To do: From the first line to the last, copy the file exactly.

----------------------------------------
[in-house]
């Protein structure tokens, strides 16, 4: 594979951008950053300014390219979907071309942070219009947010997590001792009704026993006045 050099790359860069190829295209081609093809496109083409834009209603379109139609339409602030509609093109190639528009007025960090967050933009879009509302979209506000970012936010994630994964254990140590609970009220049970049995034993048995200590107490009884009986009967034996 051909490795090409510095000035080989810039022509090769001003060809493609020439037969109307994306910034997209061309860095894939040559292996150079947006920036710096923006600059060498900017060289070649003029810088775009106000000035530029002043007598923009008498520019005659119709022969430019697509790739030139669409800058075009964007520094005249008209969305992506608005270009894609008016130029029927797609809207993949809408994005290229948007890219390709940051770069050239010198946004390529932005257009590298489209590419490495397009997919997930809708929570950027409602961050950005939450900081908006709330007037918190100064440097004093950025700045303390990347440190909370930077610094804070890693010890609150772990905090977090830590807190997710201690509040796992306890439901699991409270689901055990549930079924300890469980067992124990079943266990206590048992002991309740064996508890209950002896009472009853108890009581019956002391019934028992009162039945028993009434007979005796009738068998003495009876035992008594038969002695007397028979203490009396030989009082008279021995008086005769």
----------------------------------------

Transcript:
[in-house]
């Protein structure tokens, strides 16, 4: 594979951008950053300014390219979907071309942070219009947010997590001792009704026993006045 050099790359860069190829295209081609093809496109083409834009209603379109139609339409602030509609093109190639528009007025960090967050933009879009509302979209506000970012936010994630994964254990140590609970009220049970049995034993048995200590107490009884009986009967034996 051909490795090409510095000035080989810039022509090769001003060809493609020439037969109307994306910034997209061309860095894939040559292996150079947006920036710096923006600059060498900017060289070649003029810088775009106000000035530029002043007598923009008498520019005659119709022969430019697509790739030139669409800058075009964007520094005249008209969305992506608005270009894609008016130029029927797609809207993949809408994005290229948007890219390709940051770069050239010198946004390529932005257009590298489209590419490495397009997919997930809708929570950027409602961050950005939450900081908006709330007037918190100064440097004093950025700045303390990347440190909370930077610094804070890693010890609150772990905090977090830590807190997710201690509040796992306890439901699991409270689901055990549930079924300890469980067992124990079943266990206590048992002991309740064996508890209950002896009472009853108890009581019956002391019934028992009162039945028993009434007979005796009738068998003495009876035992008594038969002695007397028979203490009396030989009082008279021995008086005769």